Are you new to Hume’s works? This Beginner’s Guide to Hume gives you something to start with. Below I provide some online references accessible to someone who has just started to get into the ideas of one of the greatest philosophers in the western tradition. Most references are related to the most commonly discussed topics of Hume’s works, such as his epistemology or his moral philosophy. Unfortunately, Hume’s works on politics, political economy and history are not well covered by any accessible sources online.
The first sources one should visit to get oneself introduced to a philosopher’s work are the Stanford Encyclopedia of Philosophy and the Internet Encyclopedia of Philosophy. All the articles in both encyclopedias are written and peer-reviewed by leading researchers in the field. The articles contain a bibliography section, where one can find further sources Here are some interesting articles related to Hume one can find in these two encyclopedias:
Stanford Encyclopedia of Philosophy
There are some articles directly about Hume’s philosophy:
- Hume’s Aesthetics
- Hume’s Moral Philosophy
- Hume’s Newtonianism and Anti-Newtonianism
- Hume on Free Will
- Hume on Religion
There are other articles which develop themes related to Hume, survey themes where Hume’s works are relevant or compare Hume’s philosophical ideas to those of other philosophers:
- Rationalism vs. Empirism
- Scottish Philosophy in the 18th Century
- 17th and 18th Century Theories of Emotions
- Justice as a Virtue
- The Historical Controversies Surrounding Innateness
- Moral Character
- Moral Sentimentalism
- Kant and Hume on Causality
- Kant and Hume on Morality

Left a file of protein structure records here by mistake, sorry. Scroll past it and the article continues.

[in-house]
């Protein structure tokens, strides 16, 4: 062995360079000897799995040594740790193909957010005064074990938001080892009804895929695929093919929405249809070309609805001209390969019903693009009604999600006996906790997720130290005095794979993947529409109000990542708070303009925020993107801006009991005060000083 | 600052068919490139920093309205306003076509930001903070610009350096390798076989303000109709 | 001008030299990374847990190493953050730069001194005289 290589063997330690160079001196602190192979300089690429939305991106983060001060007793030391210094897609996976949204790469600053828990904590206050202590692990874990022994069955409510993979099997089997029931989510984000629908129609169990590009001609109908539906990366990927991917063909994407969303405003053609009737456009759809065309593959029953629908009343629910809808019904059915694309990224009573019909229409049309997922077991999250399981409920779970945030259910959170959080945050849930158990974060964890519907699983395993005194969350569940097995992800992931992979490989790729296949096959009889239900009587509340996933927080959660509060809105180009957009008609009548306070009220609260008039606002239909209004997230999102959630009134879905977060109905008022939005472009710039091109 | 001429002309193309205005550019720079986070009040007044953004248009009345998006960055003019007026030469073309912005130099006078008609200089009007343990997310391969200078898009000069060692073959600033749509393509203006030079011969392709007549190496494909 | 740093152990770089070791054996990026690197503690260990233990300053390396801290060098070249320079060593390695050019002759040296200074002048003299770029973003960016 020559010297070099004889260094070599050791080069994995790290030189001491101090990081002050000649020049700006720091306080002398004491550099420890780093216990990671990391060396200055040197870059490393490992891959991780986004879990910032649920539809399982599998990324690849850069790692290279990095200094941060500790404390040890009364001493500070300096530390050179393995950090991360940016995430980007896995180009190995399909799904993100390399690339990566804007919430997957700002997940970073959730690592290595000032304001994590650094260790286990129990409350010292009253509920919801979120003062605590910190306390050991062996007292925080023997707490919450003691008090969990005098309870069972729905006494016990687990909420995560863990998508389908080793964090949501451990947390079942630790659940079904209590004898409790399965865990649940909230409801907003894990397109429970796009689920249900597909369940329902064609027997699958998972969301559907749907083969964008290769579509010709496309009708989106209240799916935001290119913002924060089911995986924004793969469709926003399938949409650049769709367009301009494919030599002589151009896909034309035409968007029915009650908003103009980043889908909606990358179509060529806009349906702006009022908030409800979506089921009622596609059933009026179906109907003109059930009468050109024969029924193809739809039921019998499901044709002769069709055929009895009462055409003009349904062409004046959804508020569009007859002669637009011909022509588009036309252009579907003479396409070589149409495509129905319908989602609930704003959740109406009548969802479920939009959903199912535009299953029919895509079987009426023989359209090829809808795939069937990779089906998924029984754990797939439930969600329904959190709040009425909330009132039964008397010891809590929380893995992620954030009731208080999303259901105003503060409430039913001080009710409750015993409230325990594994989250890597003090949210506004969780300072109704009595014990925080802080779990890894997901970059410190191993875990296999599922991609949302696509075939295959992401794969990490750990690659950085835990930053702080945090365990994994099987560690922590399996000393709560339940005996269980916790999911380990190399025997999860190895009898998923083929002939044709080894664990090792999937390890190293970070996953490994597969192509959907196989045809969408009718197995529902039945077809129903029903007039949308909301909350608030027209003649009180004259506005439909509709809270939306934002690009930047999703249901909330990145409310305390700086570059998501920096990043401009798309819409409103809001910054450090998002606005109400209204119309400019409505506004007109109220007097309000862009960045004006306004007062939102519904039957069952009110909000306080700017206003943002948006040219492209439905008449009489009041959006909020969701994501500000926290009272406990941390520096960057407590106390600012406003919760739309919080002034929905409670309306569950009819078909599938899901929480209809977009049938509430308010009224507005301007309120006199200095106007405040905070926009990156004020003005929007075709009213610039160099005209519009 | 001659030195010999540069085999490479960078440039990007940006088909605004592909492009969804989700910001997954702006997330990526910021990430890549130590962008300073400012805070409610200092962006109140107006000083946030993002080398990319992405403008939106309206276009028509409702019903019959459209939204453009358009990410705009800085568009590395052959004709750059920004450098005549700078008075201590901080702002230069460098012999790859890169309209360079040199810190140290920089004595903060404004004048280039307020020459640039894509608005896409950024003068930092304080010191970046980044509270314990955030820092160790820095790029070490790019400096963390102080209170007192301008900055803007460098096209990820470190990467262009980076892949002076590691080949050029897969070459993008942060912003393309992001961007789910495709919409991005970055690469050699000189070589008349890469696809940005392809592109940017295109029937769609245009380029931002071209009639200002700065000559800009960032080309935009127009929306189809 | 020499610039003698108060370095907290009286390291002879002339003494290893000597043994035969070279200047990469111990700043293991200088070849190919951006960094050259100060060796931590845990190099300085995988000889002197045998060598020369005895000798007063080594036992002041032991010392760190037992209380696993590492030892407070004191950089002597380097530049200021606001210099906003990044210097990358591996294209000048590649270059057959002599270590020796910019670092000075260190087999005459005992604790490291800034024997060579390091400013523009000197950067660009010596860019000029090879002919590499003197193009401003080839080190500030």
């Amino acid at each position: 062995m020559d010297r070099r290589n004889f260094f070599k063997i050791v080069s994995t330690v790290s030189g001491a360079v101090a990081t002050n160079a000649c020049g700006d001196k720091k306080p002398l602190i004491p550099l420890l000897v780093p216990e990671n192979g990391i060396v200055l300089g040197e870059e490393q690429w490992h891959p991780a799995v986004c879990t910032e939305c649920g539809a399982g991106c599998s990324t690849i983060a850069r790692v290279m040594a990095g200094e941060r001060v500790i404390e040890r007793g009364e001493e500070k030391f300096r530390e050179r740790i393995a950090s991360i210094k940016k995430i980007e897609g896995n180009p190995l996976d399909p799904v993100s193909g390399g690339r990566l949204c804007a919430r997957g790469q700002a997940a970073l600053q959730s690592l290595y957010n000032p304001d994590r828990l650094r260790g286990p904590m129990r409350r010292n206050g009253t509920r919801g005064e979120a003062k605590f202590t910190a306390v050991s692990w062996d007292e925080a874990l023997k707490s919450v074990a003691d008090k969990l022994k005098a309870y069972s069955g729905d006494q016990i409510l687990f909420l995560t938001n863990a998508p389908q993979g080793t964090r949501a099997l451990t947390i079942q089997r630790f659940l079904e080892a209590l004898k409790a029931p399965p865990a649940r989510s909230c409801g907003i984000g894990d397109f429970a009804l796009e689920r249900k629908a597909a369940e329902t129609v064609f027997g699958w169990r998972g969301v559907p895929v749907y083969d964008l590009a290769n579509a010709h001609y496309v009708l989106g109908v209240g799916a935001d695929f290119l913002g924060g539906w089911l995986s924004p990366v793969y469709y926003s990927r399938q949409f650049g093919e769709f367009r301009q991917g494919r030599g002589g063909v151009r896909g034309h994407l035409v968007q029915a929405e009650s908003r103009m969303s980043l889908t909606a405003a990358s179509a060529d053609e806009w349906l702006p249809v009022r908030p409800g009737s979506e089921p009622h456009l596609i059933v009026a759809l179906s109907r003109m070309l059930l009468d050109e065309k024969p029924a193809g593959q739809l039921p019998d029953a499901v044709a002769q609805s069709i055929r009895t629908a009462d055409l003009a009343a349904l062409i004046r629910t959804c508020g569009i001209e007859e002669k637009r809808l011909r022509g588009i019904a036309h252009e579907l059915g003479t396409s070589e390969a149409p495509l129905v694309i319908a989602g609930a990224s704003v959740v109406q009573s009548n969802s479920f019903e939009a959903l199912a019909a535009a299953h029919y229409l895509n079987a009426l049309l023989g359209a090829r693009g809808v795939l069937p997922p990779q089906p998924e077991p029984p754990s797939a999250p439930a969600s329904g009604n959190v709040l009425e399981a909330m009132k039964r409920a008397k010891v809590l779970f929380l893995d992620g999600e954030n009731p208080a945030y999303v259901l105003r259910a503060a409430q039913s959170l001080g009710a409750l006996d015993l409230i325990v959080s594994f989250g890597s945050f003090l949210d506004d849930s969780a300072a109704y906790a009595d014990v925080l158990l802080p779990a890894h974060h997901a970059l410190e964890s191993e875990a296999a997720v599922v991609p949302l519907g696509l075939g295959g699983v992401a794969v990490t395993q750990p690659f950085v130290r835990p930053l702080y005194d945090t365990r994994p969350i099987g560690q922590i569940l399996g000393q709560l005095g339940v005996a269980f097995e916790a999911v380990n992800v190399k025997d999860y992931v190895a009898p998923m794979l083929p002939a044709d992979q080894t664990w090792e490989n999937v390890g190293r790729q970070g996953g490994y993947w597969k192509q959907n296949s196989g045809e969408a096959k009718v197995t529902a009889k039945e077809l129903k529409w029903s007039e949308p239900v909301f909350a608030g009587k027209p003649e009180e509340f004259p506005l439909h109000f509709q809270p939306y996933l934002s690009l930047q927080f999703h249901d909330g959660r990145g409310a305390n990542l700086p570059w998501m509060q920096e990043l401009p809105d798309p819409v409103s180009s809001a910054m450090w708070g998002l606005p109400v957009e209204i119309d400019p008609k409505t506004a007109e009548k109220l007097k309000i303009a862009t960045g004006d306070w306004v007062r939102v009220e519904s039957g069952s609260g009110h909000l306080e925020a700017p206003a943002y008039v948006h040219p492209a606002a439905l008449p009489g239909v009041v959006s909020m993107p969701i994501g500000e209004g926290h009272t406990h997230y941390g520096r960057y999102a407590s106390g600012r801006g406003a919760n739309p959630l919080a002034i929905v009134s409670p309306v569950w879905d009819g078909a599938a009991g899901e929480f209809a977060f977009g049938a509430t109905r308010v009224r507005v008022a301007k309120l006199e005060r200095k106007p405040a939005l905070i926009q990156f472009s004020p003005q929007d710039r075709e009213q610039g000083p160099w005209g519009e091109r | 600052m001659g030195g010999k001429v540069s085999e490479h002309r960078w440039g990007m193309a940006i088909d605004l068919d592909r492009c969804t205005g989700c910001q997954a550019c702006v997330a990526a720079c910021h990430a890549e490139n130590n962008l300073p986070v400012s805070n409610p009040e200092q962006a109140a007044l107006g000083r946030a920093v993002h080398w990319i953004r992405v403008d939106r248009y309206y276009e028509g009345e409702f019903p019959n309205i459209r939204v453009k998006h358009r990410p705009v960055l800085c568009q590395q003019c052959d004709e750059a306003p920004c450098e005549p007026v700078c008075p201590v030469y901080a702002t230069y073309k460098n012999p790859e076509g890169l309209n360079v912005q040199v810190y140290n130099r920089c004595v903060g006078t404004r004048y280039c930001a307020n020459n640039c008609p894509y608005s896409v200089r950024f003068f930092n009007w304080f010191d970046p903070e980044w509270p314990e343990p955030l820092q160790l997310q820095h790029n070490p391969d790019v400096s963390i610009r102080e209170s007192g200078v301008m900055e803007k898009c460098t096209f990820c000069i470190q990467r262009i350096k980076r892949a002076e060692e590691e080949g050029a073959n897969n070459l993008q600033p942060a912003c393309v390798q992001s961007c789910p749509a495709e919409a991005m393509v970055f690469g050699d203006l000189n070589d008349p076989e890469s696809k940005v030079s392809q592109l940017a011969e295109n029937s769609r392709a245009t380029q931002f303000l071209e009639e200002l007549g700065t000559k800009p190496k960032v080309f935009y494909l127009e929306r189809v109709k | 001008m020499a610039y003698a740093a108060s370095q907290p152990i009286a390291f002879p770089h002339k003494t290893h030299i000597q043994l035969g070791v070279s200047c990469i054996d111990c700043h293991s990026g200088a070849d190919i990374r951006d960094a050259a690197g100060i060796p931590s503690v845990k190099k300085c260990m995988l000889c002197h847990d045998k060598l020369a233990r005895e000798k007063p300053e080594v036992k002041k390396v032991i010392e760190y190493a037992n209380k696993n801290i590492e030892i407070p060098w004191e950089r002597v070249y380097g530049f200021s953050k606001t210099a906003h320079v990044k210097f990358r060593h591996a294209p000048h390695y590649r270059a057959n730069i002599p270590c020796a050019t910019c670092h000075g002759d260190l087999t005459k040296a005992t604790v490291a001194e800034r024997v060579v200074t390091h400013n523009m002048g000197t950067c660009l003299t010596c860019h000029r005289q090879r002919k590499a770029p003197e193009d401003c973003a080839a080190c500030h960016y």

Internet Encyclopedia of Philosophy
Articles about Hume’s philosophy:
Other articles related to Hume:
Besides the encyclopedias, there are other sources, especially podcasts and online taught courses.
The Partially Examined Life podcast has a couple of episodes dedicated to Hume: Hume’s Empiricism: What Can We Know? (17) and Moral Sense Theory: David Hume and Adam Smith (45). Other episodes might be of interest to those learning their ways into Hume’s philosophy, such as Rousseau: Human Nature vs. Culture (23).
BBC 4 radio has a 45-minute talk with Peter Millican (Oxford University), an acclaimed commentator of Hume’s philosophy. Prof Millican also has a course on book I of Hume’s Treatise of Hume Nature at iTunes U. In Apple’s platform one can also find a course on Hume by The Open University.
“David Hume and the Triumph of Reason”, also from BBC 4 radio, is a talk recorded in Edinburgh as a tribute to his 300th anniversary. Allan Little presents Hume’s life and writings, aided by Hume’s biographer Roderick Graham and academics Miranda Fricker, Nicholas Phillipson, Tom Devine, Simon Blackburn and Michael Fry.